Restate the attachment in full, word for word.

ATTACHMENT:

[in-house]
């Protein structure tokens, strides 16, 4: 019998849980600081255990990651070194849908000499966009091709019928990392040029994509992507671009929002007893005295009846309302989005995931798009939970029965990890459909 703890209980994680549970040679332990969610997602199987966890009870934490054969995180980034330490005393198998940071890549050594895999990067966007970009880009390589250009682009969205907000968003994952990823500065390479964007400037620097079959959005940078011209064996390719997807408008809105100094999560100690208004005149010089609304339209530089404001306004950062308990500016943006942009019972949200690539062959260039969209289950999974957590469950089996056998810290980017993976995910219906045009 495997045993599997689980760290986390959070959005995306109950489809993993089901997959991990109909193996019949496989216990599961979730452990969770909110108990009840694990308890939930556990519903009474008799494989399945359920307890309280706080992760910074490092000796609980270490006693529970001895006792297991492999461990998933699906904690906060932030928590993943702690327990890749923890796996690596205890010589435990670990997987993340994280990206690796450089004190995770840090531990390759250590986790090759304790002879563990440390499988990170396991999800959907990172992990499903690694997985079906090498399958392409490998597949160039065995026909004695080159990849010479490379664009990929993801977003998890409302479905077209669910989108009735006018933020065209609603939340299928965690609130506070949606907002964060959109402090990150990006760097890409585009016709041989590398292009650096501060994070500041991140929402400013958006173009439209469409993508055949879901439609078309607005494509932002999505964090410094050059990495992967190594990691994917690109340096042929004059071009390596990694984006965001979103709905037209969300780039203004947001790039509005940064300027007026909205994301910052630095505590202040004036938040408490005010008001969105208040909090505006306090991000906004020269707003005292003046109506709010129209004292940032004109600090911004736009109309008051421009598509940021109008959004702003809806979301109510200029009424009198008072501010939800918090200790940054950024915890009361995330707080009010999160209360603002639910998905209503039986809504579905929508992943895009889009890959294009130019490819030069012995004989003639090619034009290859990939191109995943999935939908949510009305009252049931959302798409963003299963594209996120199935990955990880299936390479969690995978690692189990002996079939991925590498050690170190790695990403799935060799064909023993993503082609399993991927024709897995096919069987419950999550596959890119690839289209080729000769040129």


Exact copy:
[in-house]
């Protein structure tokens, strides 16, 4: 019998849980600081255990990651070194849908000499966009091709019928990392040029994509992507671009929002007893005295009846309302989005995931798009939970029965990890459909 703890209980994680549970040679332990969610997602199987966890009870934490054969995180980034330490005393198998940071890549050594895999990067966007970009880009390589250009682009969205907000968003994952990823500065390479964007400037620097079959959005940078011209064996390719997807408008809105100094999560100690208004005149010089609304339209530089404001306004950062308990500016943006942009019972949200690539062959260039969209289950999974957590469950089996056998810290980017993976995910219906045009 495997045993599997689980760290986390959070959005995306109950489809993993089901997959991990109909193996019949496989216990599961979730452990969770909110108990009840694990308890939930556990519903009474008799494989399945359920307890309280706080992760910074490092000796609980270490006693529970001895006792297991492999461990998933699906904690906060932030928590993943702690327990890749923890796996690596205890010589435990670990997987993340994280990206690796450089004190995770840090531990390759250590986790090759304790002879563990440390499988990170396991999800959907990172992990499903690694997985079906090498399958392409490998597949160039065995026909004695080159990849010479490379664009990929993801977003998890409302479905077209669910989108009735006018933020065209609603939340299928965690609130506070949606907002964060959109402090990150990006760097890409585009016709041989590398292009650096501060994070500041991140929402400013958006173009439209469409993508055949879901439609078309607005494509932002999505964090410094050059990495992967190594990691994917690109340096042929004059071009390596990694984006965001979103709905037209969300780039203004947001790039509005940064300027007026909205994301910052630095505590202040004036938040408490005010008001969105208040909090505006306090991000906004020269707003005292003046109506709010129209004292940032004109600090911004736009109309008051421009598509940021109008959004702003809806979301109510200029009424009198008072501010939800918090200790940054950024915890009361995330707080009010999160209360603002639910998905209503039986809504579905929508992943895009889009890959294009130019490819030069012995004989003639090619034009290859990939191109995943999935939908949510009305009252049931959302798409963003299963594209996120199935990955990880299936390479969690995978690692189990002996079939991925590498050690170190790695990403799935060799064909023993993503082609399993991927024709897995096919069987419950999550596959890119690839289209080729000769040129």